February 14, 2018

This goes to sixteen

GOES-16, NOAA's relatively new atmospheric monitoring satellite, comes with some neat animations.
posted by not_on_display at 11:50 PM PST - 11 comments

Misplaced Childhood

Hey, they released it this way intentionally, and here's what Marillion told us about each side of their 1985 prog-ish concept album Misplaced Childhood: Side One [20m40s]: Pseudo Silk Kimono, Kayleigh, Lavender, Bitter Suite: a. Brief Encounter, b. Lost Weekend, c. Blue Angel, d. Misplaced Rendevous, e. Windswept Thumb, Heart Of Lothian: a. Wide Boy, b. Curtain Call [more inside]
posted by hippybear at 10:45 PM PST - 18 comments

Bob McDill, Country Music Star You've Never Heard Of

He explored the complicated South by reflecting it with detail, heart, and a work ethic that kept him aiming to write a song a week for 30 years. Over three decades, he wrote 31 country songs that went to No. 1. He worked songwriting like a 9-to-5 job and saved every legal pad he ever wrote on. Now, those 217 legal pads are in the collection of the Country Music Hall of Fame, teaching young writers how he made those hits. He wrote a song a week, at least. And then he stopped.
posted by MovableBookLady at 10:17 PM PST - 6 comments

48. Porkins Chronicles (2064)

Here’s All 290 Star Wars Movies Officially in Production Right Now
posted by bondcliff at 8:06 PM PST - 76 comments

One Man Rush

Tyler Warren plays Rush's "Permanent Waves" - completely.
posted by davebush at 7:06 PM PST - 28 comments

“It's all about the characters and their trials and tribulations...”

The Thrill of the Game: Why I Love Sports Anime [Kinja] “One thing to quickly endear me to sports anime was the fact that characters, even villains/rivals don't die(usually, though I've yet to see a character die in a sports anime that I've watched). This means I get to see something that rarely occurs in shonen battle series, the much anticipated rematch. This is something that carries over from my love of real life sports. When one of my teams loses to a rival or a team I just don't like and I'm left all salty, I greatly look forward to a chance at a rematch later on down the road. [...] It feels odd saying one of the reasons I love sports anime is that they are more about the characters than the sport, but it is true. I am a massive fan of shows that are character-focused, and that is largely what sports anime are.” [more inside]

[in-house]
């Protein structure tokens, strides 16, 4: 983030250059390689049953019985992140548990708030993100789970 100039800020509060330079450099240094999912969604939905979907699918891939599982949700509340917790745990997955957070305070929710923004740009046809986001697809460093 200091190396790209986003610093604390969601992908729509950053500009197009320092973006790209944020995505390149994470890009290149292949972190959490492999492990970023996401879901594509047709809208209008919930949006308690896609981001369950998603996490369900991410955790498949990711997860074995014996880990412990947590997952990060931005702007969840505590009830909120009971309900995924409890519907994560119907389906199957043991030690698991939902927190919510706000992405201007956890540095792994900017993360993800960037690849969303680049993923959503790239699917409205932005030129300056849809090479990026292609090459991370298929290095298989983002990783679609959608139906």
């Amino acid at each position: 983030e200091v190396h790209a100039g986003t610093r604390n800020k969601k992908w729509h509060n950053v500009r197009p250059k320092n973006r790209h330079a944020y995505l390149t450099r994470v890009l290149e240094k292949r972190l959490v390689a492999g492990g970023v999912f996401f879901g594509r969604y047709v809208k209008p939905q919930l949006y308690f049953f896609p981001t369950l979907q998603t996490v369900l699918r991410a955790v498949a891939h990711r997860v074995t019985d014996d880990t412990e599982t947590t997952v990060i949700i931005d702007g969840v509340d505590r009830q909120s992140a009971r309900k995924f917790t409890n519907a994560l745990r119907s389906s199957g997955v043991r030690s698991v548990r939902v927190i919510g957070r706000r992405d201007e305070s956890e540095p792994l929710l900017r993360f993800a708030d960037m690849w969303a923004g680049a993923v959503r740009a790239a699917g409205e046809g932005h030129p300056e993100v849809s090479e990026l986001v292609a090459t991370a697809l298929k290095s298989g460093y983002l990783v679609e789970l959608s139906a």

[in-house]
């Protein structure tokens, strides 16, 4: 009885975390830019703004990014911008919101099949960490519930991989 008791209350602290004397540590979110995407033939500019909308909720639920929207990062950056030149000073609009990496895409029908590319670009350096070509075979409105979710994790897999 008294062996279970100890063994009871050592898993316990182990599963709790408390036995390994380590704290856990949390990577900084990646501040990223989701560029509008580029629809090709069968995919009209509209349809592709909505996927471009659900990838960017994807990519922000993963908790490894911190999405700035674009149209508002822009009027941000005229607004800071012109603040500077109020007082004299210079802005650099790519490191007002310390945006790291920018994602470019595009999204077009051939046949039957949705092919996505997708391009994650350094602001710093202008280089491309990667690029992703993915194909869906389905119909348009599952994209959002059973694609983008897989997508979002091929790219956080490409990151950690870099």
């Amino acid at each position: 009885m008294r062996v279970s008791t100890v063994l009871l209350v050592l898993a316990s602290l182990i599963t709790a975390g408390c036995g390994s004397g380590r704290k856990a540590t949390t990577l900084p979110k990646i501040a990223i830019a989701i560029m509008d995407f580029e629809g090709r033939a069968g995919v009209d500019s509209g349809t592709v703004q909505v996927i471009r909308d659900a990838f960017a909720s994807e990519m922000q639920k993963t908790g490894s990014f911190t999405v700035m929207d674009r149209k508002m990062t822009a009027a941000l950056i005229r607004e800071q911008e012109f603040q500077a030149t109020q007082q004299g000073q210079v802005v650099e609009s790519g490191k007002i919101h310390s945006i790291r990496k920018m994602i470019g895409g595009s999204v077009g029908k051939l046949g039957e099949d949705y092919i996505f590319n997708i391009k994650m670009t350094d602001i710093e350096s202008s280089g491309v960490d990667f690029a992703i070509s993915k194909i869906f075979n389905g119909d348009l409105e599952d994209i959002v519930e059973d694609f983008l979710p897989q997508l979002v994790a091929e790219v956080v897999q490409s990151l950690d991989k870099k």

posted by Fizz at 5:02 PM PST - 29 comments

A VPN Designed to Spy On You

Facebook has begun promoting a new "Protect" feature in its mobile app, which will send you to the App Store to download a VPN service called Onavo. Gizmodo: "Millions of people use VPNs to enhance their privacy online. But that is not Onavo’s function....The company is actually collecting and analyzing the data of Onavo users. Doing so allows Facebook to monitor the online habits of people outside their use of the Facebook app itself. " [more inside]
posted by Existential Dread at 4:43 PM PST - 47 comments

Hurtigruten is the best Gruten

All aboard! Hurtigruten (advert with pronounciation) is a Norwegian cruise, ferry and cargo operator. Their most famous route, the Norwegian Coastal Express, is the 1,200 mile service (in 5 minutes) between Bergen and Kirkenes, stopping at 34 ports including Ålesund, Brønnøysund, Svolvær, Harstad, Tromsø, Hammerfest and Vardo - and then back again. The round trip takes 12 days. Passengers can watch the passing scenery, northern lights, deckhands, or (soon) underwater drone footage. Using 11 cameras, the 134 hour trip was shown in 2011 as a continuous live nationally popular "slow television" broadcast (in 37 minutes, part 1 of 30). Though bridges and tunnels and (soon) tunnels for boats have made coastal Norway more accessible, the route is still popular with locals and tourists.
posted by Wordshore at 3:05 PM PST - 26 comments

The brother and sister dog reunion is only a leash tug away

Last week, two almost-identical dogs crossed each other's paths at Pike Place Market in Seattle and were overjoyed. The dog's owners soon discovered, to their amazement, that the dogs were littermates and had come over to Seattle together ... from Russia! (original Facebook video of reunion)
posted by lunasol at 1:04 PM PST - 50 comments

Gâteau Gato Zeotrope

It's a cake. It's a cat. It's a zeotrope! See also the making of.
posted by BuddhaInABucket at 12:37 PM PST - 8 comments

Wait, there's a permanent society for ephemera?

Your daily fall down the rabbit hole: The Ephemera Society of America. As it's been a while since its last mention, let's get caught up on new entries. Mid-century library posters! Victorian fashion alphabet! Medical ephemera! [more inside]
posted by MonkeyToes at 12:09 PM PST - 9 comments

The Chickensh*t Club